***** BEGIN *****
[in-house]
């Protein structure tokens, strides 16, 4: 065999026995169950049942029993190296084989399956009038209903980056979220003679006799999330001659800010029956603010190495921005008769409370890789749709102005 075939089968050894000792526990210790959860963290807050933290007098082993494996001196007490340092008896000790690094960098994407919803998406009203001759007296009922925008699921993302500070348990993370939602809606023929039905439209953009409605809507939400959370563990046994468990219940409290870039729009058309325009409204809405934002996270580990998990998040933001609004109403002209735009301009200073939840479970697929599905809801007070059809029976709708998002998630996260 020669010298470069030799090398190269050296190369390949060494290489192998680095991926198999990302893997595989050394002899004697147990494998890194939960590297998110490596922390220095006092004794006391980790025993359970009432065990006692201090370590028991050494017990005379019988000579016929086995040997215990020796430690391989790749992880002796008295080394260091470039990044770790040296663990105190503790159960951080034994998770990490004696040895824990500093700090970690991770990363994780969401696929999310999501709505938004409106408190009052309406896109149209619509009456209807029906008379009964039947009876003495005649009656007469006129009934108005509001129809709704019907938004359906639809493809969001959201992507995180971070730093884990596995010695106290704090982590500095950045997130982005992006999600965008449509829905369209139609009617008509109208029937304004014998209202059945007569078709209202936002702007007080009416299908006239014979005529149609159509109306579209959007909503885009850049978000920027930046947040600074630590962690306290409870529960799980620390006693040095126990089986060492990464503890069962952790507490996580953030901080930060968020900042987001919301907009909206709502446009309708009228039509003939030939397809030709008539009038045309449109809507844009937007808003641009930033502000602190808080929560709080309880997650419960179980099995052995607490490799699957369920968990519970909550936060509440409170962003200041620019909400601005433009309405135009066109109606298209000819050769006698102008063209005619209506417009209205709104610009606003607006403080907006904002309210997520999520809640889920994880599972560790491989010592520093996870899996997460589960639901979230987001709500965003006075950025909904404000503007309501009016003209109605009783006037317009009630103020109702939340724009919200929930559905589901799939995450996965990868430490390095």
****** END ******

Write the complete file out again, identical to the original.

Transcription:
[in-house]
């Protein structure tokens, strides 16, 4: 065999026995169950049942029993190296084989399956009038209903980056979220003679006799999330001659800010029956603010190495921005008769409370890789749709102005 075939089968050894000792526990210790959860963290807050933290007098082993494996001196007490340092008896000790690094960098994407919803998406009203001759007296009922925008699921993302500070348990993370939602809606023929039905439209953009409605809507939400959370563990046994468990219940409290870039729009058309325009409204809405934002996270580990998990998040933001609004109403002209735009301009200073939840479970697929599905809801007070059809029976709708998002998630996260 020669010298470069030799090398190269050296190369390949060494290489192998680095991926198999990302893997595989050394002899004697147990494998890194939960590297998110490596922390220095006092004794006391980790025993359970009432065990006692201090370590028991050494017990005379019988000579016929086995040997215990020796430690391989790749992880002796008295080394260091470039990044770790040296663990105190503790159960951080034994998770990490004696040895824990500093700090970690991770990363994780969401696929999310999501709505938004409106408190009052309406896109149209619509009456209807029906008379009964039947009876003495005649009656007469006129009934108005509001129809709704019907938004359906639809493809969001959201992507995180971070730093884990596995010695106290704090982590500095950045997130982005992006999600965008449509829905369209139609009617008509109208029937304004014998209202059945007569078709209202936002702007007080009416299908006239014979005529149609159509109306579209959007909503885009850049978000920027930046947040600074630590962690306290409870529960799980620390006693040095126990089986060492990464503890069962952790507490996580953030901080930060968020900042987001919301907009909206709502446009309708009228039509003939030939397809030709008539009038045309449109809507844009937007808003641009930033502000602190808080929560709080309880997650419960179980099995052995607490490799699957369920968990519970909550936060509440409170962003200041620019909400601005433009309405135009066109109606298209000819050769006698102008063209005619209506417009209205709104610009606003607006403080907006904002309210997520999520809640889920994880599972560790491989010592520093996870899996997460589960639901979230987001709500965003006075950025909904404000503007309501009016003209109605009783006037317009009630103020109702939340724009919200929930559905589901799939995450996965990868430490390095």